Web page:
Books by Paul de Kruif tried to chart it, these microbe hunters and death fighters. . What de Graaf saw through those microscopes made him ashamed of . This science classic by Paul de Kruif chronicles the pioneering bacteriological work of the first scientists You Can Download the PDF Here. Microbe Hunters Revisited – Paul de Kruif and the. Beginning of Popular Science Writing. Stephen Greenberg. Baylor College of Medicine.
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perhaps the most completely accurate of all microbe hunters. He realized that in microbe hunter. Paul de Kruif states that Spallanzani was not so interested in. Request PDF on ResearchGate | On Jan 1, , H V Wyatt and others published Microbe Hunters by Paul de Kruif. Microbe hunters by Paul De Kruif; 13 editions; First published in ; Subjects: In library, Microorganisms, Bacteriologists, Accessible book.
In , de Kruif published Microbe Hunters which recounted the exploits and discoveries of 14 renowned microbiologists from von Leeuwenhoek to Pasteur, Ross, Paul Ehrlich and Walter Reed. Microbe Hunters became a best seller, was translated into 18 languages, and formed the basis of two Hollywood movies, "Yellow Jack" and "The Magic Bullet.
Transcript of a presentation given at the Houston History of Medicine Society lecture series. PowerPoint slides are also included below. To view the content in your browser, please download Adobe Reader or, alternately, you may Download the file to your hard drive. Advanced Search. Privacy Copyright. It was Grassi who discovered that malaria in man is transmitted by Anopheles, and who worked out the complete development of the human parasite in this mosquito.
Ross is a very dirty dog. Grassi is dirty, but not a dirty dog. He is a great zoologist, but savage or almost rabid when roused. I believe he is honest—after spending a long time corresponding with him and testing his statements in every way I can.
He has always played the game with me, and I admire him as a worker, though not as an individual human being.
[P.D.F] Microbe Hunters by Paul De Kruif
Ross … knows he will be found out when he is dead, but he means to have a good time while he is alive. In the middle of the flare-up of the quarrel with Ross, and during De Kruif's writing process, Battista Grassi died on 4 May Dobell refrained from mentioning Ross and the priority quarrel.
He read all the literature Dobell had suggested, and he even sought out a copy of Grassi's Documenti in Rome and had it translated into English at his own expense.
Yet, the outspoken views of his friend were insidious, and made him portray Grassi in a more sympathetic light than Ross could stand: … unhappily for the Dignity of Science … Battista Grassi and Ronald Ross were in each other's hair on the question of who did how much.
It was deplorable. To listen to these two, you would think each would rather this noble discovery had remained buried, than have the other get a mite of credit for it.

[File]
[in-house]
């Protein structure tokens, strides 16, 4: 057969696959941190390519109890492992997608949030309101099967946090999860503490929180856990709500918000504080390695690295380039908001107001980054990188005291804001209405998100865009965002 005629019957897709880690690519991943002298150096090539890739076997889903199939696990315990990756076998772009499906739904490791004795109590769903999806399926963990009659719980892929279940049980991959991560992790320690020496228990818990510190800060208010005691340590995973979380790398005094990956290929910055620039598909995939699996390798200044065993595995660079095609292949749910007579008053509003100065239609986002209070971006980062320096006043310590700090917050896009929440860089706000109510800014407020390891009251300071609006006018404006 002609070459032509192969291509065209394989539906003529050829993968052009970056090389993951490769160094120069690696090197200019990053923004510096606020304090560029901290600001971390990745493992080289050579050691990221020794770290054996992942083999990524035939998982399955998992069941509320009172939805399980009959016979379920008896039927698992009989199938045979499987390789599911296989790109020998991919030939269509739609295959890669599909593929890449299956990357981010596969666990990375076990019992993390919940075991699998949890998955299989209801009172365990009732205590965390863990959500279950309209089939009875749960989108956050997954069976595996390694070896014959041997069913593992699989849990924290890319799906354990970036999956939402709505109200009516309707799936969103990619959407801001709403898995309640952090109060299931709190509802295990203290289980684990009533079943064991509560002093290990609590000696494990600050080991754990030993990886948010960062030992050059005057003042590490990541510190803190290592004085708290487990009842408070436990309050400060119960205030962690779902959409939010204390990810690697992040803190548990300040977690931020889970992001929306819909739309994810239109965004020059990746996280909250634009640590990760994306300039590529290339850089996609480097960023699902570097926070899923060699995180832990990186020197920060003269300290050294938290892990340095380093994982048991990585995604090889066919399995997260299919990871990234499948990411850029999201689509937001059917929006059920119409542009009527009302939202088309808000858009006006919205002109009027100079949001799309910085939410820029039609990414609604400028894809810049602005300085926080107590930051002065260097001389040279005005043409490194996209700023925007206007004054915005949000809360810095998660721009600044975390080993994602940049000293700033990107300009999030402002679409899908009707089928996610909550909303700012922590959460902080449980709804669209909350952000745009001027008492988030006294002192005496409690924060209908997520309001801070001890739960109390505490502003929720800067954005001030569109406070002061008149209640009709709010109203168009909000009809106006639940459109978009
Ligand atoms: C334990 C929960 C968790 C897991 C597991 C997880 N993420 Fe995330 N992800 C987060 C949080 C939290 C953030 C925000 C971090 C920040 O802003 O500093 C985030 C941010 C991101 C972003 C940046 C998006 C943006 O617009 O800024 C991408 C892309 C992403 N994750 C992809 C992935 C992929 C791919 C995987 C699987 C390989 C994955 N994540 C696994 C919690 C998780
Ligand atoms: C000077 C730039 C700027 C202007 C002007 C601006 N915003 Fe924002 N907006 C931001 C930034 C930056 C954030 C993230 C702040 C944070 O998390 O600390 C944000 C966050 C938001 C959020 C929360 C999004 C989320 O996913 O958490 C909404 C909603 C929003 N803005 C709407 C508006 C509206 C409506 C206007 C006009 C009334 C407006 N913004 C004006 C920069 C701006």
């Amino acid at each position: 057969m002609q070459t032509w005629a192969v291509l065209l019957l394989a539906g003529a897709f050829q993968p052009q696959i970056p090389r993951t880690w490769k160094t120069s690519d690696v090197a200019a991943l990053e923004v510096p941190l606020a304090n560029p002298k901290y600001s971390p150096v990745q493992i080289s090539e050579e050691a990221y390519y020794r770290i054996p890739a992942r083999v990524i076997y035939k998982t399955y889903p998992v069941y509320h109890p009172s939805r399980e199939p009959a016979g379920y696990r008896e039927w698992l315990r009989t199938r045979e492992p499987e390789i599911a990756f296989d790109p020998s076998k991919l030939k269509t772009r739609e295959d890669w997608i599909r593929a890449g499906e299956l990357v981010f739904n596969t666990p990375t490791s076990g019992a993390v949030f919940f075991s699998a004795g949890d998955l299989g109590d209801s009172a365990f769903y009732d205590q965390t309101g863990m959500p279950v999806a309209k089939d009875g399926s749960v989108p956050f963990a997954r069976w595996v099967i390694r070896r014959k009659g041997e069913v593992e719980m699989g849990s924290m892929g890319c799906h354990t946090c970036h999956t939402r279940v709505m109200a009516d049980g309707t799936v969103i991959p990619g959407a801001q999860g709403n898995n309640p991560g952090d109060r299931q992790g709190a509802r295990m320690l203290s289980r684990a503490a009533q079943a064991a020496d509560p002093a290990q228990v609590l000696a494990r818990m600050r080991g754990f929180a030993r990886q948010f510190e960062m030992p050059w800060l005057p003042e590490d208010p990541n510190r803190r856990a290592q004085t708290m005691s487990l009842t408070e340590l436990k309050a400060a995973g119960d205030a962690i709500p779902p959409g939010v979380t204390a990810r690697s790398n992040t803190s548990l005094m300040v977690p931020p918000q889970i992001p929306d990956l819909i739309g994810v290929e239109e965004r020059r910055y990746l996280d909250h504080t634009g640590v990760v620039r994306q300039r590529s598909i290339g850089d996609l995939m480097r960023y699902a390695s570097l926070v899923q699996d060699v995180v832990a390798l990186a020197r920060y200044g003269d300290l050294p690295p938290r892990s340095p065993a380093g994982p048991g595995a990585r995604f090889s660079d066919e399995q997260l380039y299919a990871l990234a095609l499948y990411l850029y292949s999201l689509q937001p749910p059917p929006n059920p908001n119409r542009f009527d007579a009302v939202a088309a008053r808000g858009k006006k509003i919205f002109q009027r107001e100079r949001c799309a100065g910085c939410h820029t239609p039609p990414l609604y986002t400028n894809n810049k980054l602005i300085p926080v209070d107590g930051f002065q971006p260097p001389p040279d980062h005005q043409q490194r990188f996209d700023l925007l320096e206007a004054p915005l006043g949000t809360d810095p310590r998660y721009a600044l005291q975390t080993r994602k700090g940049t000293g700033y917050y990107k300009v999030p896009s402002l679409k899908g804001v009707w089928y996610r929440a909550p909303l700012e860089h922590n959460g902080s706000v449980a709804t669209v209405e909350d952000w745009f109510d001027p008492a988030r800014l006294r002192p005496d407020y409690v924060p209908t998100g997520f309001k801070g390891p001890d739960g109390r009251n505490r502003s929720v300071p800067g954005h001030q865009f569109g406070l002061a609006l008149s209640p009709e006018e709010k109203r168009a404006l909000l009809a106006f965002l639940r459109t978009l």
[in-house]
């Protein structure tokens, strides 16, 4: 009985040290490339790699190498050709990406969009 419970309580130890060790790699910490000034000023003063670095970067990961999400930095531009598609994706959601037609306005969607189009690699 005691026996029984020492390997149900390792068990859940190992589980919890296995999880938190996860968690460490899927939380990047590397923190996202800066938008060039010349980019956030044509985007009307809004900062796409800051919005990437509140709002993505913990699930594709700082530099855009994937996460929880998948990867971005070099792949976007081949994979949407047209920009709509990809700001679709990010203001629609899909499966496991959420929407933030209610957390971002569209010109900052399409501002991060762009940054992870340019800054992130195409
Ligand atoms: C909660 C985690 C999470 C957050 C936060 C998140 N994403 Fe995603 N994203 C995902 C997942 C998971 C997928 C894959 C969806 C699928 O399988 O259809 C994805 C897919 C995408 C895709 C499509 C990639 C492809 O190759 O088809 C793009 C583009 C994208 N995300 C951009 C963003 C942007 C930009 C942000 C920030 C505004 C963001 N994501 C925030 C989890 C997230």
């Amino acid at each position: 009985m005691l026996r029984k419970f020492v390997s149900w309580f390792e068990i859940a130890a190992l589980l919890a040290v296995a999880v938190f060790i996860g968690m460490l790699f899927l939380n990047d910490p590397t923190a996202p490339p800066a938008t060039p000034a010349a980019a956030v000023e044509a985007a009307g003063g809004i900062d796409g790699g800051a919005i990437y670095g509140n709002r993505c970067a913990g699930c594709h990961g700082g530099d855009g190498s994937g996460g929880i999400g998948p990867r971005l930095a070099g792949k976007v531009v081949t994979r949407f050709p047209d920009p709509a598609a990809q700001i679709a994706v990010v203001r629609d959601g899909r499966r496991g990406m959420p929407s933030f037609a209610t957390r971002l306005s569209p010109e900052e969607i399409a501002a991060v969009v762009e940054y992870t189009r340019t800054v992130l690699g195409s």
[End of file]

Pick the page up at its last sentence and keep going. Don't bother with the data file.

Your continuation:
Indeed, the only consolation to be got from this scientific brawl—aside from the saving of human lives—is the knowledge that microbe hunters are men like the rest of us … Like two quarrelsome small boys they sat there.
In other words … it is an extraordinary achievement in popularization. In this you have succeeded.
I enjoyed reading the book, anyway, and I learnt much from it. But regarding the parts dealing with subjects about which I really do know something, I frequently find myself disagreeing with your interpretation. I don't agree with all you say about Ross, for example, and I know Ross better than you do,—and far more about his work.
Many statements in them are downright lies. From the above it seems that De Kruif had tried to be less biased than Dobell, giving Ross a fairer role.
But with regard to the priority battle, De Kruif gave it only a few lines. He depicted both researchers with their characters and backgrounds, their scientific abilities and research approaches. Some of these sketches are recognizable in the items that Bernardino Fantini formulated in an epistemological analysis of the discovery: their differences in the concept of specificity, the comparative method, analogical reasoning and intuition versus systematic inquiry.
Even compared with the now easily accessible full correspondence, 16 the events of Ross's activities are described rather well.
Men Against Death
In page after page, chapter 10 parallels the description of the drama by Philip Manson-Bahr. He was illogical. He was anti-scientific. Paul de Kruif, remind one of the equally surprising adventures of Sindbad the Sailor or of the late Baron Munchhausen. When the book was to appear in Great Britain, Ross joined some other offended colleagues in a disclaimer. Of course, Ross flatly refused.
He revealed his sources in a restrained, but decisive manner. But first he sent a draft to Alf Harcourt, his publisher. That is to be determined not by the perusal of venomous and slanderous letters, but rather by the thorough study of the above cited sources and by careful investigation of all other original studies bearing upon the work. In his autobiography, The sweeping wind he hardly touched on Ross. The American parasitologist Eli Chernin described the affair between Ross and De Kruif in some detail and with a clear bias against the latter.
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He could have guessed, because he listed De Kruif's autobiography among his references, in which Dobell's view on the priority matter is mentioned. Upcoming SlideShare. Like this document? Why not share!
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At any rate, they met again on the second trip of De Kruif to Europe in and dined together every night he was in London. Microbe hunters , Harcourt, Brace and Company in English. Receive exclusive offers and updates from Oxford Academic.